In 2005, on the ten-year anniversary of starting my “Wish Project,” I decided to publish a book to collect and commemorate the project and the wishes themselves. I looked through all of the remaining wishes that I still had in order to choose ones for the book. Over the years, I have used many original wishes to create my work, but I still have thousands of wishes, and all along I have kept unique ones. In fact, I was impressed by how much I still own and how much I haven’t read. Although I was inspired to create art using wishes through reading, in the beginning I didn’t want to expose the content of wishes too obviously in my work and I was fading/erasing the texts, allowing them to show only partially. I started to feel strongly that some wishes should be seen by more people than just me. Instead of manipulating by my hand I decided to show my wish collection directly to the public. In the book, I shared 100 wishes collected over ten years.
As a summary of my inquiry, I have found that people are the same in many ways. We wish for basically the same things: happiness, true love, good family relationships, wealth, power, a good career, achievement, etc. We wish for something we don’t have. We wish to remove hardship. However, I enjoyed seeing different kinds of expressions, humor, and honesty by reading individual wishes. Although the idea of my project came from a Shinto tradition my work has nothing to do with religion; rather, I am looking for my own way to connect people in the world and universe. I respect traditionally existing religions all over the world but I never feel I can belong to any one of them. My belief is something ordinary and comes from everyday life. A trivial thing can be important. I will call it “Spirituality and Popular Culture.” There are many people who didn’t take my project seriously but even more who positively participated in my project. Even the people who don’t think that their wishes are going to come true, by writing their wishes and tying them to a tree, they played a game with me, they enjoyed experiencing something they have never done before.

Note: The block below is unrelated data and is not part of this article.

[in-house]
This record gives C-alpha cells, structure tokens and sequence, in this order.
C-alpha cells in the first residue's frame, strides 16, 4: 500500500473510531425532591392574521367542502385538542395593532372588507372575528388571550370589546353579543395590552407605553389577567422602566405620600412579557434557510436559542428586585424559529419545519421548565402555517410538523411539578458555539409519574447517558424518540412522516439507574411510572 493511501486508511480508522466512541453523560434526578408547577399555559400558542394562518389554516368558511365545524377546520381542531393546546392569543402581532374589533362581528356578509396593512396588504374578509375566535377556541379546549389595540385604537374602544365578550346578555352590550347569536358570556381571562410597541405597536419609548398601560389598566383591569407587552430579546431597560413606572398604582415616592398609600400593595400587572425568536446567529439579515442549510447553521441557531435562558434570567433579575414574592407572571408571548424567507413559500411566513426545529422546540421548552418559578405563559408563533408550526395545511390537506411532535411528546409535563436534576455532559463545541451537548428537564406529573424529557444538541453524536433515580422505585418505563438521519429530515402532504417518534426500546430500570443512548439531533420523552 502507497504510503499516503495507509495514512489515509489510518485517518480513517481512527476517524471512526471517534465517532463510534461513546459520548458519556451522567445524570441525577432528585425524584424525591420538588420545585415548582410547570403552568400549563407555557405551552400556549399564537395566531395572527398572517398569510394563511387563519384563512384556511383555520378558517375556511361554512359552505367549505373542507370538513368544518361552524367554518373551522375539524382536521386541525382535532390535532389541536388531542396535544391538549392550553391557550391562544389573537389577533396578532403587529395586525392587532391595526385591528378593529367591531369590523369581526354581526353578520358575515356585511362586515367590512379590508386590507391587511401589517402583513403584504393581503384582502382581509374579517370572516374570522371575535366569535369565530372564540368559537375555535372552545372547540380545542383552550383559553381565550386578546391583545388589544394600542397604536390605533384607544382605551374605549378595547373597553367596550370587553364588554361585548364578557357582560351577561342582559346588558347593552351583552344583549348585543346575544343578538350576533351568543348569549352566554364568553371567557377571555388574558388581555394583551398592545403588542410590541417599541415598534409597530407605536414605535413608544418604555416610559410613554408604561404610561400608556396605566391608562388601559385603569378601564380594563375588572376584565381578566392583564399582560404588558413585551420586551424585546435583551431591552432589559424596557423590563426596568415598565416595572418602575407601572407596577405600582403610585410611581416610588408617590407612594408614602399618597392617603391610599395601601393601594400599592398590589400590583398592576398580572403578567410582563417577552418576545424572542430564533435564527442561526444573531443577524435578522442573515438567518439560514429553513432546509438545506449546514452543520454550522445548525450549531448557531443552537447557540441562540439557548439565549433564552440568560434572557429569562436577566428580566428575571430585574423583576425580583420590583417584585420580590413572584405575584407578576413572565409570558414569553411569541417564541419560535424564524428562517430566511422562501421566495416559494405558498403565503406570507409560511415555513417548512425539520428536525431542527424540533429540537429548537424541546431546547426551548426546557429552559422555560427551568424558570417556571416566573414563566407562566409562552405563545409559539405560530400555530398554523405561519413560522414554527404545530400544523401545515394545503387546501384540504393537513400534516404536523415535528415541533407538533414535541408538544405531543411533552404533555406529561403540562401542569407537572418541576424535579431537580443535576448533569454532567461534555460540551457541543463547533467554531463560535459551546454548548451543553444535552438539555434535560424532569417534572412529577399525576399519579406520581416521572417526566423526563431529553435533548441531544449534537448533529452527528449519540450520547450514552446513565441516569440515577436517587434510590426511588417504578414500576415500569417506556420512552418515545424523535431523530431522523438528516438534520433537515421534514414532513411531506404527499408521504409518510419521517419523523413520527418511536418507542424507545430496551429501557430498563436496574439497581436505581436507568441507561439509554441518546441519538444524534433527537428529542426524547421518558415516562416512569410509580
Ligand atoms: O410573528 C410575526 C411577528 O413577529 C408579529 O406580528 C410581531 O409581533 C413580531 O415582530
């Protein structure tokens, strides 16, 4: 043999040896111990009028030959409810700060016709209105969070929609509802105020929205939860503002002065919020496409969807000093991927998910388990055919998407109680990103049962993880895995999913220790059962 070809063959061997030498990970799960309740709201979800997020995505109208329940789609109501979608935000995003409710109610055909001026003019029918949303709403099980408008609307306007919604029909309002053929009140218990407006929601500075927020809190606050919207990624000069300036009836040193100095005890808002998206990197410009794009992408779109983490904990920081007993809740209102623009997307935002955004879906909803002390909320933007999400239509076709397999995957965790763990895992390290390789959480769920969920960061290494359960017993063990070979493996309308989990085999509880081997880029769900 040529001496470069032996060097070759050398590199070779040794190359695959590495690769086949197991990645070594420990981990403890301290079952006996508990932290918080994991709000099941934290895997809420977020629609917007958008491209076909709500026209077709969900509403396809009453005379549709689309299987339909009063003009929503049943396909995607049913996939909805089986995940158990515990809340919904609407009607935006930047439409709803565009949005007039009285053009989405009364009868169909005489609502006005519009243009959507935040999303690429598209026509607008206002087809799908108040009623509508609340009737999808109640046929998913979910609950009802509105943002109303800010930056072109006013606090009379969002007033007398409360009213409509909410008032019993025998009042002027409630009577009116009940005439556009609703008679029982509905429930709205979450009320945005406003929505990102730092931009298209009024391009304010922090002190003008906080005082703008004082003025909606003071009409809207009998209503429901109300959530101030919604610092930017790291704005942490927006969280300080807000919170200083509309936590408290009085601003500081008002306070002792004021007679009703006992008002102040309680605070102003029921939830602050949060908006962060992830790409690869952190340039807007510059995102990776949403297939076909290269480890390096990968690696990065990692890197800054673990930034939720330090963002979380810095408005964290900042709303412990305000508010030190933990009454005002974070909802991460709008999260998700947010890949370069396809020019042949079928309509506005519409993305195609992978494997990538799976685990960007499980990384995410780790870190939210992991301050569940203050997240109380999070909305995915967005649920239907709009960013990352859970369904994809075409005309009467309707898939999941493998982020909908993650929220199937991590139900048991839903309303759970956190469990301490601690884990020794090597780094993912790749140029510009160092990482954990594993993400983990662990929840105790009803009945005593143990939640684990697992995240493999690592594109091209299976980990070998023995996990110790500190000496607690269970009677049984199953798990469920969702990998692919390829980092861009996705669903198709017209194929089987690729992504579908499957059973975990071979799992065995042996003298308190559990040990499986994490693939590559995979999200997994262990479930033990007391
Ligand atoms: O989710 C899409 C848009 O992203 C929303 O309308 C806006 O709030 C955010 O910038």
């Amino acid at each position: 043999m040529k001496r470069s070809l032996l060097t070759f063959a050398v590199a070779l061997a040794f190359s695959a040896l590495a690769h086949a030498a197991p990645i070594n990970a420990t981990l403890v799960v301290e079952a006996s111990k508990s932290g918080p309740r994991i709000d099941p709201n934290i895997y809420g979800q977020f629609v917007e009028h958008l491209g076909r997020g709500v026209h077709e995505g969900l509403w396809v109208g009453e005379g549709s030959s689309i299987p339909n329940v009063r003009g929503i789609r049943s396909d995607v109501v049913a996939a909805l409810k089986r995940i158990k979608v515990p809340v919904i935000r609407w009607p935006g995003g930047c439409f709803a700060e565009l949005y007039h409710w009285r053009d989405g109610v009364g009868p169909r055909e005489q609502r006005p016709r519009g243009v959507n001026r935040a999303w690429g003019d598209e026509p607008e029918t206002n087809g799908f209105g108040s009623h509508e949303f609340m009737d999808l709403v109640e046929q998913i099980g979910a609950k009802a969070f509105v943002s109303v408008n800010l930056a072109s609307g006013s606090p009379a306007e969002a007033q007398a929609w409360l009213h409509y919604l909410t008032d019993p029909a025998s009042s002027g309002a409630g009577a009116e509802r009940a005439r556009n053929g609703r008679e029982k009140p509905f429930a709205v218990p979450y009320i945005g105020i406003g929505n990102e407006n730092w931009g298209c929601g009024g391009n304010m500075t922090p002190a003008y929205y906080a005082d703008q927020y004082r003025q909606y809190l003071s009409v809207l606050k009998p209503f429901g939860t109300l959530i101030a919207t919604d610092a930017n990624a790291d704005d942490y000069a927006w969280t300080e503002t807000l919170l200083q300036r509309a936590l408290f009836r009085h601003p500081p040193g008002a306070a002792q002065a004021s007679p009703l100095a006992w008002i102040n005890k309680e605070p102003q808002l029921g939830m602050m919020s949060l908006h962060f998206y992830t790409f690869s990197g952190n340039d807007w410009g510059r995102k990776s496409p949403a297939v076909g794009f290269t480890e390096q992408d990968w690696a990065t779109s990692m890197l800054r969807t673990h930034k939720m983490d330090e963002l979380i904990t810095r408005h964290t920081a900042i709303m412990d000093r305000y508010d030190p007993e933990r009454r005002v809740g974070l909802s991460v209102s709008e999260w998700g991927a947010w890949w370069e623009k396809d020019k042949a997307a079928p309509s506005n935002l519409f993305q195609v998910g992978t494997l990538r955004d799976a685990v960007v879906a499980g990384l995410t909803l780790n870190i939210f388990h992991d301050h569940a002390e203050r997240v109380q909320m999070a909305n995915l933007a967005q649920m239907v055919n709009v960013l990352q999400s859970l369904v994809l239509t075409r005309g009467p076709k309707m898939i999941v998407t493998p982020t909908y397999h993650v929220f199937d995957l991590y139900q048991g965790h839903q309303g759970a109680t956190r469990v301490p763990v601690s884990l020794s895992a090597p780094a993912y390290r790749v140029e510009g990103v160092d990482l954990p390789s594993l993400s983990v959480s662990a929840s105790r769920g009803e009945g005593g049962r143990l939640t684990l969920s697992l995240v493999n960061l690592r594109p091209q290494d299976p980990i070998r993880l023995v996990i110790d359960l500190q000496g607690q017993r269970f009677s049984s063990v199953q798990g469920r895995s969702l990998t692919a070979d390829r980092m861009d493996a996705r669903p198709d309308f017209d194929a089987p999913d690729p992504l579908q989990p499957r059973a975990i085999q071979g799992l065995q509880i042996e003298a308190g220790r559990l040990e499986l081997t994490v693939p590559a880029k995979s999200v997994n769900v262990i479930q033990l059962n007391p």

The most impressive experience I had while collecting wishes was when I set up a sign, paper and pens during the winter along a fence on the Chicago lakefront and left them for a couple days. It was a snowy time in Chicago and I could not walk around to collect wishes. When I went back to the site I saw many paper ties all over the fence. All the paper I prepared was used up and some chocolate wrappers and Dunkin Donuts napkins were tied on to the fence. These had wishes on them too. I have never forgotten how shocked I was to see that response from people whom I didn’t know. I was very encouraged and simultaneously I felt a strange power that kept me from taking down all of them. I left half of them until they were gone. I have thought a lot about what I can do with these wishes after collecting them. I am not a God and I can’t make all those wishes come true. But, as an artist I can create art by honoring their wishes. I have been considering five common themes to create my work:
1. In order to have a wide range of people as viewers, no matter their age, sex, and nationality, I look for some kind of universal expression
2. I am interested in impermanent work that will disintegrate naturally
3. I want to create art that visually and conceptually ties two cultures, the US and Japan
4. I want to create forms that are relevant to the idea of “wish”
5. I am dealing with three things that, in Japanese, are all pronounced kami: paper, hair, and god
The book represented both an end and beginning for my project. I have tried to expand my research to other countries and through other media. Since I changed the direction of the project, it was important to me to preserve some special wishes. My book was a way to preserve what I have done.
I have so many people whom I would like to thank for supporting my project in the collecting process, the creating process, and in showing my work in exhibitions. I must not forget about the people who participated in my project. I will not see most of these people again but, I would like to think that some may find my book some day such as the people who found my Wish Tying project on the fence. Thank you all very much.
Below are some sample pages from the book: